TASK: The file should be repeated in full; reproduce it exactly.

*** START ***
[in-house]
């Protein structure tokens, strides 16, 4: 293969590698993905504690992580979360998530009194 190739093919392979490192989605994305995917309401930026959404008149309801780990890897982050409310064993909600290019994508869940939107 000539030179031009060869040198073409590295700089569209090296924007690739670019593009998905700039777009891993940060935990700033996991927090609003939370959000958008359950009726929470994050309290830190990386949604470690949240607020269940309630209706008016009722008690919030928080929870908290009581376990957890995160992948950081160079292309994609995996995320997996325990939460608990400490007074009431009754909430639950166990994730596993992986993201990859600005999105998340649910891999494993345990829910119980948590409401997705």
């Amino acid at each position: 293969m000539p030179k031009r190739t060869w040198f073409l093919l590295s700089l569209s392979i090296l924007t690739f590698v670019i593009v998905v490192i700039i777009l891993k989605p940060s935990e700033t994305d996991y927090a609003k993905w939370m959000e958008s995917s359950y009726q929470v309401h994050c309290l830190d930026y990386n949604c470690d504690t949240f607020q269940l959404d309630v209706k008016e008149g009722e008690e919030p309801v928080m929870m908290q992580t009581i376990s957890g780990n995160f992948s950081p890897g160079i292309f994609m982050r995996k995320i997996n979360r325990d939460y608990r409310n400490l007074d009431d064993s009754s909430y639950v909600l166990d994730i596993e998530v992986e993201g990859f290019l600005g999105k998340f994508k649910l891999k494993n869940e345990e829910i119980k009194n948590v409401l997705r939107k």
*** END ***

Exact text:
[in-house]
């Protein structure tokens, strides 16, 4: 293969590698993905504690992580979360998530009194 190739093919392979490192989605994305995917309401930026959404008149309801780990890897982050409310064993909600290019994508869940939107 000539030179031009060869040198073409590295700089569209090296924007690739670019593009998905700039777009891993940060935990700033996991927090609003939370959000958008359950009726929470994050309290830190990386949604470690949240607020269940309630209706008016009722008690919030928080929870908290009581376990957890995160992948950081160079292309994609995996995320997996325990939460608990400490007074009431009754909430639950166990994730596993992986993201990859600005999105998340649910891999494993345990829910119980948590409401997705």
């Amino acid at each position: 293969m000539p030179k031009r190739t060869w040198f073409l093919l590295s700089l569209s392979i090296l924007t690739f590698v670019i593009v998905v490192i700039i777009l891993k989605p940060s935990e700033t994305d996991y927090a609003k993905w939370m959000e958008s995917s359950y009726q929470v309401h994050c309290l830190d930026y990386n949604c470690d504690t949240f607020q269940l959404d309630v209706k008016e008149g009722e008690e919030p309801v928080m929870m908290q992580t009581i376990s957890g780990n995160f992948s950081p890897g160079i292309f994609m982050r995996k995320i997996n979360r325990d939460y608990r409310n400490l007074d009431d064993s009754s909430y639950v909600l166990d994730i596993e998530v992986e993201g990859f290019l600005g999105k998340f994508k649910l891999k494993n869940e345990e829910i119980k009194n948590v409401l997705r939107k």